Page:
Monday, May 19, 2014

Sunset over Marl Lake

Hello there!

I've been told that I need to blog. I don't know that I have anything new or noteworthy about which to blog, but here you go, Marti. 
I have grown tired of worrying about my grandkids, and money, and things like that. I am weary of drama and silliness and meanness.

One thing that I am not tired of is this:
our winter here was long, and cold, and very snowy, and I never have enjoyed a winter more! I find that I am in a minority, though. The customers in my shop and really almost everyone I know have complained bitterly about this past winter. I understand their complaints, but I have enjoyed it fully! 

Violets in bloom

But of course winter must eventually end and our winter has ended, bringing us this,
and this is good, too. The marsh is green and flourishing, berry brambles leafing out, birds flocking back for the summer. 

Violets, marsh marigolds, soapwort are blooming, grass is growing, summer will be here soon.
The little stream

Greening up in the woods

Marsh marigolds in bloom

Bike and trailer in rare sunshine
And of course, with spring also comes motorcycle-riding season, and the first gatherings that bring us back together with friends. Three friends are gone since my last gathering, and they are sorely missed. I am so glad for the laughter and stories and especially for the memories they left behind. The first ride of the season, as it has been for several years, was the Tennessee Lunch Run, held at Fall Creek Falls State Park. The ride was cold and wet this year. Every day we saw some rain, and one day we were blessed with lightning and hail. You see the trailer at the left? Pulling a trailer with a motorcycle just means that you can carry more stuff. I packed less stuff for two weeks in Europe than I packed on this trip!
I was very thankful, however, for the extra layers of clothing.
We crossed the Cherohala Skyway early Friday morning at thirty-six degrees with drizzle. I cannot remember being so cold on a ride, ever. After we came through, the drizzle turned to snow and sleet, and the road became icy. Two riders went down on the Skyway behind us, one of them from our gathering. He was unhurt and his bike had only cosmetic damage, and we are all very grateful for that!
Frank and Bob and the sad remainder of the Bomb
It was wonderful to see old friends and, I hope, to make a few new ones. Here are Frank and Bob, who rode with us every day and accompanied us to supper at a wonderful little restaurant called "The Blueberry Pig." Rich and I saw their billboard as we returned from the park, and the name piqued our interest. When we returned to the motel, Frank found their location by using Facebook and we rode out for a very good dinner, followed by this:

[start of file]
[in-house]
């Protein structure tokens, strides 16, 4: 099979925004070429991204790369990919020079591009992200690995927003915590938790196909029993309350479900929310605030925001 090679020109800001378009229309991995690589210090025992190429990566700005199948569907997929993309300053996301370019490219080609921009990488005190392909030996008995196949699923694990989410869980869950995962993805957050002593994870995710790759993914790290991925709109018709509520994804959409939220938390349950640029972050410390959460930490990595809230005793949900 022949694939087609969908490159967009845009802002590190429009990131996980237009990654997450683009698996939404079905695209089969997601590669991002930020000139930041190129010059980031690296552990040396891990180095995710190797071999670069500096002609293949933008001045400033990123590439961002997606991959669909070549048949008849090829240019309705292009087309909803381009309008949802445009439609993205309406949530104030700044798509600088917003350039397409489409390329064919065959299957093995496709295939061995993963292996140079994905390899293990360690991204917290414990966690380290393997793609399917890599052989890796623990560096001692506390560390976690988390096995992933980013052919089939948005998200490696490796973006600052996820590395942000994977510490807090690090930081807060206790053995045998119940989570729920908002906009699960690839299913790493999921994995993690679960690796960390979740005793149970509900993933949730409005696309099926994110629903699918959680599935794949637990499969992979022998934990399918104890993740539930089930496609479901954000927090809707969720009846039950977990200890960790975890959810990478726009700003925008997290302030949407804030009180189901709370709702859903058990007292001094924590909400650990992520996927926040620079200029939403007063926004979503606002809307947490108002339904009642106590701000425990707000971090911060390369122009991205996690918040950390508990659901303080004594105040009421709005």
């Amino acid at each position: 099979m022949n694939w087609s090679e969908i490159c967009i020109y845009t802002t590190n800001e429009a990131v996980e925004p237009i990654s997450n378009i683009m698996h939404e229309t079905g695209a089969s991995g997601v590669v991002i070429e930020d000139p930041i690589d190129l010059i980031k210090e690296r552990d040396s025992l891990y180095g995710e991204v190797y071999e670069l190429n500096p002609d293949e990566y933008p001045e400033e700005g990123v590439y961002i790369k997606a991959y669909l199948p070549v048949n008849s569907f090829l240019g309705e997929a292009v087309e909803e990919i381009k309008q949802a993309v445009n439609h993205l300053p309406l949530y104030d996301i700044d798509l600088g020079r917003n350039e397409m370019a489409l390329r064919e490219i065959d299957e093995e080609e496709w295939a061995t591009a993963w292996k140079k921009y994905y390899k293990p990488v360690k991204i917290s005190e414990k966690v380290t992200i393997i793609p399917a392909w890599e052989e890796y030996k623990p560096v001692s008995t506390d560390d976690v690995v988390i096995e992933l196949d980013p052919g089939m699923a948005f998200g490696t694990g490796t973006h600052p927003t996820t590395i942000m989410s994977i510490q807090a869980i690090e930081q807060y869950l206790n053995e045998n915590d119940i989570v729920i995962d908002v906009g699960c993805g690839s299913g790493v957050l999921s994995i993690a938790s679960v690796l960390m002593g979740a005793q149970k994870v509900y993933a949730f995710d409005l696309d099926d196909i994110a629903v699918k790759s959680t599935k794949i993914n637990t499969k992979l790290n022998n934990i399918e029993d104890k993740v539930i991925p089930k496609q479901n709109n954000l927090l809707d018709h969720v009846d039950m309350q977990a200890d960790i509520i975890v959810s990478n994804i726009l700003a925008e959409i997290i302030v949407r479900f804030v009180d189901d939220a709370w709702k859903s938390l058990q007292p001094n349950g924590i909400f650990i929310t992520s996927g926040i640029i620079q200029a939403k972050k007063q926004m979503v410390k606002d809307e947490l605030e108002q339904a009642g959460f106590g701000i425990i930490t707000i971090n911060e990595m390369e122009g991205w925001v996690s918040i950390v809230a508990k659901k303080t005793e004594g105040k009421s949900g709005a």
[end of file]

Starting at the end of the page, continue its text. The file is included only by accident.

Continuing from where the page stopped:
A Blueberry Bomb

Sam, owner of the Blueberry Pig

You should've seen it before we attacked it!

Knitting, certainly:

For one of my Ravelry groups,the April challenge was to choose five patterns, allow the other group members to vote for their favorite, and then knit the pattern they chose. Sun and Moon is the pattern here. I made a few modifications, but held close to the original for the leg and instep.
Another group, another challenge, this was a Mystery Sock. The pattern was released in sections, one section per week: first the cuff and top colorwork, then the leg, then the foot, and finally the toe. 
And then, the Madness began; Sock Madness, my third year.
This is a sort of competition, where patterns are designed and donated by the competitors and chosen by two moderators. There are seven rounds, and this year there were eleven teams, divided by the speed shown in a preliminary round. The first two years I was put on the fastest team. This year a glitch in my registration placed me into the second-fastest team.
A materials list is released well in advance of the first round, and there is much speculation as to what each pattern will be, based on the specified materials. Then the first pattern comes and the Madness is on!
We knit frantically and try to be among a limited number of competitors that pass on to the next round. The number of knitters going on decreases at each level until at the end there are just eleven, one from each team, competing for the last place.
Prizes are donated by retailers and by team members, and it is great fun!
The first year, I was eliminated in the first round.
The second year, I made it into round three, but missed going on by just minutes.

This year, I made it through Round 1:
and I made it through Round 2:

 (this yarn deserves special mention. It was a gift from my friend Suzi, and is buffalo down, soft, lovely fiber from the undercoat of the American bison. I knit a pair of socks from this wool for her husband, Dale, and she was very generous to send this beautiful blue yarn for a pair of socks for me. It is absolutely luscious!)

and then I was shocked to make it through Round 3:

and I was amazed when I finished Round 4 with plenty of time to spare: 
but I was so tired! I had knit for half of several nights and nearly all of one Sunday on that last pair of socks, and I was worn out. So I withdrew from the competition before the beginning of Round 5, in order that I could actually enjoy knitting again.

The Round 3 sock had to have some modifications, and looks like this now. I have two more pairs of socks on my needles, and promised four pairs to friends at the Lunch Run. It's time for me to get back to my knitting...
I'll see you later!